New London thinking geothermal to lower school expenses

March 22, 2014 by  

In an effort to curb heating and cooling expenses for city schools, New London officials are exploring tapping into geothermal energy.

Last Sunday, The Day of New London reported the city had been approached about a plan for outfitting schools and other municipal buildings with a geothermal system brought to the city administration.

The main expense for heating and cooling, after installation costs, would be limited to the electricity required to work the heat exchange pumps. The system proposed for New London extracts heat from water that has passed through underground wells. In nearby Waterford, which has four of its five schools using the system, 150 wells going a depth of 500 feet under the schools’ parking lots are used.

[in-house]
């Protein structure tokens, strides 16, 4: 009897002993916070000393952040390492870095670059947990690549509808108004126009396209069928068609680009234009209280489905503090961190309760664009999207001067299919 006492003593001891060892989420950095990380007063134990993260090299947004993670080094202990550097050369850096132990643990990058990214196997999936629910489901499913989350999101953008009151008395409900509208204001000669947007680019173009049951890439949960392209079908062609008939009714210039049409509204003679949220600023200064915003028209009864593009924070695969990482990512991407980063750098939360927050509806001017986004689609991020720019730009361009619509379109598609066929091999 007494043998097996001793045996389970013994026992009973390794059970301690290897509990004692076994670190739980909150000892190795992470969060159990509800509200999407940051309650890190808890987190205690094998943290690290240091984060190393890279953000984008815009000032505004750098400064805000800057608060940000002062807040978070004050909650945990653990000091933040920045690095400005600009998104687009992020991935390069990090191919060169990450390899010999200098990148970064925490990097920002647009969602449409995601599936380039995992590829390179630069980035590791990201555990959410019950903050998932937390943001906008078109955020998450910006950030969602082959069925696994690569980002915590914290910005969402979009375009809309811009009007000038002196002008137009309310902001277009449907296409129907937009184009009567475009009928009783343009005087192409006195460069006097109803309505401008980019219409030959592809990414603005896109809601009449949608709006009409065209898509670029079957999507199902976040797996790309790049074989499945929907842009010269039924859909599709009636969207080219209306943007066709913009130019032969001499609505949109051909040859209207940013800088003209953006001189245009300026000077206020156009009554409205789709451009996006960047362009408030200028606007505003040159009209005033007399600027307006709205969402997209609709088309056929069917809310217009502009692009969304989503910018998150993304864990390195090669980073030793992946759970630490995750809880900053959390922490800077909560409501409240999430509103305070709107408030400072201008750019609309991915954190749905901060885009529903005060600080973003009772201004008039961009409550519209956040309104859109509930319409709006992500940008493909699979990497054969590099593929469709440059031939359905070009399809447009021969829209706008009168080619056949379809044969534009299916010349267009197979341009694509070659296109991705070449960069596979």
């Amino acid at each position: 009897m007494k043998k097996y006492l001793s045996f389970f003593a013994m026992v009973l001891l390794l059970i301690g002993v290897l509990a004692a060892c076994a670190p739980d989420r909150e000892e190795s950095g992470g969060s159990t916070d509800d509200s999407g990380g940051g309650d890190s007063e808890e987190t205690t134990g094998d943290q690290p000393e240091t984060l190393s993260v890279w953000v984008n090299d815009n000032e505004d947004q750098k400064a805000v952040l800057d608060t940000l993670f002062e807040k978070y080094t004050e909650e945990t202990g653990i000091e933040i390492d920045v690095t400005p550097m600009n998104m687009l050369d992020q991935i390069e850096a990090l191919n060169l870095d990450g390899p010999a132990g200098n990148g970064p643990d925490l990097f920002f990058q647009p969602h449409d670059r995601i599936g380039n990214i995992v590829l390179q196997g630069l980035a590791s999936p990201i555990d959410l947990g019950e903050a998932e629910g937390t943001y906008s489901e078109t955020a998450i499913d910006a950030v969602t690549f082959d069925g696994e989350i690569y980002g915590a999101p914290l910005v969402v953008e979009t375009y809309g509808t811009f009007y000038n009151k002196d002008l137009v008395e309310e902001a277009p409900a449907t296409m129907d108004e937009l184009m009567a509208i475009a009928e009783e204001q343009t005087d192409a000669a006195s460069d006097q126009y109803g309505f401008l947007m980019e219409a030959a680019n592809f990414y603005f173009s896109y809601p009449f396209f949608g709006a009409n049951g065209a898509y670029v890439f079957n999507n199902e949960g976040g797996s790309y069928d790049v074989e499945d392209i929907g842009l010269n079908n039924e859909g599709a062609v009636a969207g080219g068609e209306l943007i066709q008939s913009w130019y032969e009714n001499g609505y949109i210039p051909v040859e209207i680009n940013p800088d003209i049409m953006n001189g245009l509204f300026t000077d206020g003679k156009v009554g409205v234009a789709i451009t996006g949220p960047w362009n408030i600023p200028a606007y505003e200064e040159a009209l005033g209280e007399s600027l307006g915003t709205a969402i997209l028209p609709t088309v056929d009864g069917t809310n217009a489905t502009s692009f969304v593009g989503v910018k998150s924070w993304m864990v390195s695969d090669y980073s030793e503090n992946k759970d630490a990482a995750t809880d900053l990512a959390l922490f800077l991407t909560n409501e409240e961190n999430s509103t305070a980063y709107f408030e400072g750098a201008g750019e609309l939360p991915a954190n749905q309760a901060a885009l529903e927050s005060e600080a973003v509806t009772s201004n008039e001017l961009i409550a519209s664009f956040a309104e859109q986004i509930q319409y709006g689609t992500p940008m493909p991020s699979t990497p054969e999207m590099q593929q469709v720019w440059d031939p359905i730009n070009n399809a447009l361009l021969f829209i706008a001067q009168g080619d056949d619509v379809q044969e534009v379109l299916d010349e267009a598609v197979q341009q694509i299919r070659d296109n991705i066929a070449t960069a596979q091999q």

JDN Associates, a workforce development firm, has proposed financing the new system with the city paying for the heating and cooling over a 20-year period. In this way, both the city and JDN Associates would profit financially. The city would pay less for heating and cooling and would pay no upfront costs.

If the city goes ahead, it is anticipated that it will start with a pilot project of an elementary school and surrounding buildings. For a 100,000 square foot building, the initial costs is about $1m.

If the city decides the proposal has merit, brochure printers will no doubt need to be used to help the citizens of New London understand the particulars.

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